News - Side passages: a forgotten paradise

Side passages: a forgotten paradise

Images courtesy of Arthur Lathouris.   The side passage is probably the most neglected part of the yard: a mere means to get from the front yard to the back. But in these days of shrinking building blocks, it offers the chance to not only expand the outdoor living area but also create a secret garden for the whole family to enjoy. It doesn’t need to take a lot of work either. Landscape and garden designer Arthur Lathouris says while side passages are generally the forgotten part of the garden because they are often limited in space or used as storage areas for bins or other unsightly items, they have untapped potential. “Even the narrowest side garden can be transformed into an interesting thoroughfare or a feature from certain windows of the house,” he says. “A side passage can become a peaceful secluded space away from the activity of the main parts of the garden. This might take the form of a special vista from a room of the house or somewhere to actually go to 'get away' from the busier part of the house and garden.” Arthur says there several potential uses for a side passage. “Depending on its width and aspect, a side passage can be planted to create an interesting pathway or even a small secluded sitting area if it's close to a door into the house or, for that matter, even it's inaccessible from a nearby door,” he says. “An appealing outlook can be created outside windows with plants, pots, water, ornaments or structures. If it's the main thoroughfare from front to back gardens, care must be taken to maintain easy access. This is particularly important for narrow spaces.”   side-passage-plants-brick-wall-tiki-torch   There are some relatively simple ways to transform a side passage into a pretty destination according to Arthur.
  1. Planting to suit the aspect. This simply means the direction your garden faces. The aspect of the side passage will determine the type of plants you can grow there. A north or west facing passage will need plants that can tolerate heat and sun, while a south or east-facing passage will need shade tolerant plants.
  2. A combination of interesting paving materials for pathways or decking will create interest.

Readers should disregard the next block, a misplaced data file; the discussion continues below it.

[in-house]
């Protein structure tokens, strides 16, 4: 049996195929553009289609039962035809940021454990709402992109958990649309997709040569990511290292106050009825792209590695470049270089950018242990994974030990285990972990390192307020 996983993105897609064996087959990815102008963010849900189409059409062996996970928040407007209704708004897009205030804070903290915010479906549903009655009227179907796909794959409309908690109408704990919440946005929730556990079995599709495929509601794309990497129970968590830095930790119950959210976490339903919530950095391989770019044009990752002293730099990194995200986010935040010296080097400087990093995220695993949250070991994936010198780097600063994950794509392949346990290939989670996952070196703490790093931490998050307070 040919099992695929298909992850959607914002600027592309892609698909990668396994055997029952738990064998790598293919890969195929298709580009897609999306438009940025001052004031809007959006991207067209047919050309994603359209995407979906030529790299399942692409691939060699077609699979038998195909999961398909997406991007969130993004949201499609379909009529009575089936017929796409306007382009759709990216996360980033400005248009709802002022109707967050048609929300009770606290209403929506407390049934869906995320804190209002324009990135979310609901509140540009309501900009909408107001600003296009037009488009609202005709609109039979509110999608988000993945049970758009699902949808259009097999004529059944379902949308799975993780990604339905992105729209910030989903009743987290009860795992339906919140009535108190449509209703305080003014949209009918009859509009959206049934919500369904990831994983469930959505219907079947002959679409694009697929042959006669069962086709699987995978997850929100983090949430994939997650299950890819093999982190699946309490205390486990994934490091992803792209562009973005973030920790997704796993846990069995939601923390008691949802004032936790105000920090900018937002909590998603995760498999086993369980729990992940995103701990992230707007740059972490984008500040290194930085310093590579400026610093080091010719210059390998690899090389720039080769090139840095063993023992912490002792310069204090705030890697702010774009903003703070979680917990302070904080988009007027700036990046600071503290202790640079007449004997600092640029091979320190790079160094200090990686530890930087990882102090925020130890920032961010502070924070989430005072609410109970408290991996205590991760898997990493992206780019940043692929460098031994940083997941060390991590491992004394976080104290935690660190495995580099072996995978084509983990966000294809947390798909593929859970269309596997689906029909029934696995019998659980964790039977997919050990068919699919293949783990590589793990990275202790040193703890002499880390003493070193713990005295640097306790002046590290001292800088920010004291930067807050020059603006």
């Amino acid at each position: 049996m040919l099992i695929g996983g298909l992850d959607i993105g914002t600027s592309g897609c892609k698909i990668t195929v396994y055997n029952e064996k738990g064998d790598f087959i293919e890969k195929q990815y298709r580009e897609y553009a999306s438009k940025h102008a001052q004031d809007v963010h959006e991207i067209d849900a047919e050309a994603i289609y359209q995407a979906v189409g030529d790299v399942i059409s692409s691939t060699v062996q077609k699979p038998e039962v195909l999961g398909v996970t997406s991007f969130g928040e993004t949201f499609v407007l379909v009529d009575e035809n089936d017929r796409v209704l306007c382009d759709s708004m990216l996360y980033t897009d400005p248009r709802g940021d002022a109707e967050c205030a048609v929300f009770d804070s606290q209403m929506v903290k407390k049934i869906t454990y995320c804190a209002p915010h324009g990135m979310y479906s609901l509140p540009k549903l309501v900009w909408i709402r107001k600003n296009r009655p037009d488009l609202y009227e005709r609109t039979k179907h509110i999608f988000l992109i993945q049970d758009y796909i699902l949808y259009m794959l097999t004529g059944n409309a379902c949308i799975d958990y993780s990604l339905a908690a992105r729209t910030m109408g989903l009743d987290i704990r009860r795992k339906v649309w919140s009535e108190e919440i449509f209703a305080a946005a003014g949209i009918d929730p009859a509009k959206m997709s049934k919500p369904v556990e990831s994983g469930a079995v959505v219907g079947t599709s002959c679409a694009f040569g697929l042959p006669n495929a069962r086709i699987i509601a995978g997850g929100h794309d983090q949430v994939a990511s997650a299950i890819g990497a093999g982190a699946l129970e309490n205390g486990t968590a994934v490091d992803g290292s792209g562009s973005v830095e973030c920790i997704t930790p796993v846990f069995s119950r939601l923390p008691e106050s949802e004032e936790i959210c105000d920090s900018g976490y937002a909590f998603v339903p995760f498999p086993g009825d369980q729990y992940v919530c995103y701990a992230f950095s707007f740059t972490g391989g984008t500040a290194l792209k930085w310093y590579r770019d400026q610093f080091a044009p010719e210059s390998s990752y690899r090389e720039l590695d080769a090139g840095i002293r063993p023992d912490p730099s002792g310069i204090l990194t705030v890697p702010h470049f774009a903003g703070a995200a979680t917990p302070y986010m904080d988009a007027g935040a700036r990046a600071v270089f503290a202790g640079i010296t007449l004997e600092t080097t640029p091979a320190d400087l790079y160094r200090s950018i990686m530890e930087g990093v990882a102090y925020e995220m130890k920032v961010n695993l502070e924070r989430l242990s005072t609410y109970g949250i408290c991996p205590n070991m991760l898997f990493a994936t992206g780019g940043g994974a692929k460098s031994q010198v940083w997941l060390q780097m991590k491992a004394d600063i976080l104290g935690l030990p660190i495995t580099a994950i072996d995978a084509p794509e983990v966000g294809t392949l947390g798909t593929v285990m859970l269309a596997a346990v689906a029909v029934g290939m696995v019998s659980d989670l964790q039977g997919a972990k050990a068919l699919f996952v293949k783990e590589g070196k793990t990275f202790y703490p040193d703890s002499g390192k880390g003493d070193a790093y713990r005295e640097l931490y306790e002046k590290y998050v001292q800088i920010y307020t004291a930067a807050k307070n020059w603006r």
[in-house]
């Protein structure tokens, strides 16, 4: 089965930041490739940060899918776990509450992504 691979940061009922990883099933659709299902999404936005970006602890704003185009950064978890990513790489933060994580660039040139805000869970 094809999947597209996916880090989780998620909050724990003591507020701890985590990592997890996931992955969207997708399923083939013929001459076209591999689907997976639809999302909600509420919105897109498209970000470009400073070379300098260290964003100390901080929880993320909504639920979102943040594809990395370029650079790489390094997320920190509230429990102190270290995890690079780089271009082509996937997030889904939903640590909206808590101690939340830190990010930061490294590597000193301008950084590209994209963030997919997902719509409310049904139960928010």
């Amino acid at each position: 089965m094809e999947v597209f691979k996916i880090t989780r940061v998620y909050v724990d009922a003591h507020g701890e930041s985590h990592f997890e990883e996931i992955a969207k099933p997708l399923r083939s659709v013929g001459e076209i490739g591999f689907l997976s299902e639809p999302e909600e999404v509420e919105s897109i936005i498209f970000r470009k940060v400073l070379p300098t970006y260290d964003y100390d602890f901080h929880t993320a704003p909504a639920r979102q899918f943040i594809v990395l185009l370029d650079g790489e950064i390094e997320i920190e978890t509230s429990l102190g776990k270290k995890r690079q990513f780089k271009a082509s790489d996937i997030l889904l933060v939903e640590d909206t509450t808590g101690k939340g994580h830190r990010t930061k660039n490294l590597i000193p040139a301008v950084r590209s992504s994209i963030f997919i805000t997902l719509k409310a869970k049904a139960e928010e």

3. Pergolas attached to the house over windows can provide an interesting light and shade experience along the path as well as privacy and protection for exposed windows. Climbing plants on the pergolas will create a softening effect if the space is too narrow for other plants.
  4. Painting the fence/wall can reduce its impact and adding simple ornamentation or potted plants can also provide some softening greenery in a narrow space.
  5. Adding another structural material or panel to the fence can provide interest. For example, timber slats, ornamental screens or strained wire with climbers. Green walls or water features are not as simple but can be very effective.
  6. Veggie gardens, if space and sun allow, are another good use of a narrow space.
  house-large-side-garden-vegetable-crops   Of course there are also opportunities to think outside the square (or rectangle as it were). One of Arthur’s design solutions for a small garden saw the swimming pool wrapped around the house into the side passage. But he warns against doing something merely to create a look. “Be careful that the result is meaningful and not just done for a 'look'. But think anything's possible once the space is assessed.” Arthur’s overall message is that all side passages can be transformed. “Assess the options by firstly considering access, available space, aspect (for example, sun and wind) and budget,” he says. “What's next door? A lovely tree perhaps or neighbour's windows overlooking your space? Don't make the result too busy. The 'less is more' principal is always more satisfying and relaxing.”   house-side-passage-bushes-cherry-blossoms   If the side of the house has a concrete path, it can be a simple matter of installing some potted trees, shrubs and flowers to create shade and privacy as well as disguise the fence and house wall. Don’t create a gun barrel by placing the pots in straight lines. Instead, arrange the pots to make gentle curves add a sense of mystery as you meander from one end to the other. A passage that is bare dirt, grass or gravel offers the opportunity to make a natural oasis by adding stepping stones or sleepers interspersed with gravel, grass or even low growing creeping perennials like dichondra, baby’s tears or dwarf mondo grass. You could place a narrow stone or timber bench along the way and it could prove a tempting place to stop and enjoy some solitude. A sunny side passage can provide a great opportunity to make a veggie garden. Some wire on the fence allows peas and beans to climb, while the house can be disguised by tomato plants. Veggies can go straight into the ground (after it’s suitably prepared) but it’s probably better to make raised beds from sleepers or pre-fab corrugated containers. On the other hand, a shady walkway is ideal to create a cool summer oasis lined with ferns of various heights.   More information and inspiration: See what other people are doing by visiting our Pinterest page:
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